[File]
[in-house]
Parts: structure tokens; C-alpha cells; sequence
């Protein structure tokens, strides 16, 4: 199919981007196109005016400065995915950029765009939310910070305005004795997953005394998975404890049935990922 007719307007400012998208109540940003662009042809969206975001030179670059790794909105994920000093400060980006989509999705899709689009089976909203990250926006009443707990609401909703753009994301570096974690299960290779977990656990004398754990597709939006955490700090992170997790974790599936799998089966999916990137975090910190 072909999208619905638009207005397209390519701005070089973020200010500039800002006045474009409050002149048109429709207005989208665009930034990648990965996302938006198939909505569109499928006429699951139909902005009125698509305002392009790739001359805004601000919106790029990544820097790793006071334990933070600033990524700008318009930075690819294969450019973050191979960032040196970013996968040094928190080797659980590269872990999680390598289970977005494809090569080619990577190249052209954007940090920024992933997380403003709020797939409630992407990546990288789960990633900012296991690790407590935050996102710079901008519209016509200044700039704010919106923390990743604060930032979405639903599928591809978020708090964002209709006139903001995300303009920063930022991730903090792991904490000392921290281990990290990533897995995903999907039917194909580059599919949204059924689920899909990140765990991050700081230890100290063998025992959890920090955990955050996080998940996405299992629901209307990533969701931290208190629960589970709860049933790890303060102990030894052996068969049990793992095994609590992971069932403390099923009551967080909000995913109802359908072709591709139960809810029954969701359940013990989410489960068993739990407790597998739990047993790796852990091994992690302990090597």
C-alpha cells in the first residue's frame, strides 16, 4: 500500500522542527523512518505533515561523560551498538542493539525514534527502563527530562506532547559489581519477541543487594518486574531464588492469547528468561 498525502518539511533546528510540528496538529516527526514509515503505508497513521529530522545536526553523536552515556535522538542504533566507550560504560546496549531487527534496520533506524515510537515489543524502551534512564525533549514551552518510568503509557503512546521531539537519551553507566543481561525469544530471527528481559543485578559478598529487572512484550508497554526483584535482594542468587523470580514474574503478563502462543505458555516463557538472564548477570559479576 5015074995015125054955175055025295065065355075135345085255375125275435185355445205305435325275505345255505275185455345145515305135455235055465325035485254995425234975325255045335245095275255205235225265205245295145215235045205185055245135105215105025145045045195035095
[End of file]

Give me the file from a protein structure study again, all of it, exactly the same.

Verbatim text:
[in-house]
Parts: structure tokens; C-alpha cells; sequence
């Protein structure tokens, strides 16, 4: 199919981007196109005016400065995915950029765009939310910070305005004795997953005394998975404890049935990922 007719307007400012998208109540940003662009042809969206975001030179670059790794909105994920000093400060980006989509999705899709689009089976909203990250926006009443707990609401909703753009994301570096974690299960290779977990656990004398754990597709939006955490700090992170997790974790599936799998089966999916990137975090910190 072909999208619905638009207005397209390519701005070089973020200010500039800002006045474009409050002149048109429709207005989208665009930034990648990965996302938006198939909505569109499928006429699951139909902005009125698509305002392009790739001359805004601000919106790029990544820097790793006071334990933070600033990524700008318009930075690819294969450019973050191979960032040196970013996968040094928190080797659980590269872990999680390598289970977005494809090569080619990577190249052209954007940090920024992933997380403003709020797939409630992407990546990288789960990633900012296991690790407590935050996102710079901008519209016509200044700039704010919106923390990743604060930032979405639903599928591809978020708090964002209709006139903001995300303009920063930022991730903090792991904490000392921290281990990290990533897995995903999907039917194909580059599919949204059924689920899909990140765990991050700081230890100290063998025992959890920090955990955050996080998940996405299992629901209307990533969701931290208190629960589970709860049933790890303060102990030894052996068969049990793992095994609590992971069932403390099923009551967080909000995913109802359908072709591709139960809810029954969701359940013990989410489960068993739990407790597998739990047993790796852990091994992690302990090597």
C-alpha cells in the first residue's frame, strides 16, 4: 500500500522542527523512518505533515561523560551498538542493539525514534527502563527530562506532547559489581519477541543487594518486574531464588492469547528468561 498525502518539511533546528510540528496538529516527526514509515503505508497513521529530522545536526553523536552515556535522538542504533566507550560504560546496549531487527534496520533506524515510537515489543524502551534512564525533549514551552518510568503509557503512546521531539537519551553507566543481561525469544530471527528481559543485578559478598529487572512484550508497554526483584535482594542468587523470580514474574503478563502462543505458555516463557538472564548477570559479576 5015074995015125054955175055025295065065355075135345085255375125275435185355445205305435325275505345255505275185455345145515305135455235055465325035485254995425234975325255045335245095275255205235225265205245295145215235045205185055245135105215105025145045045195035095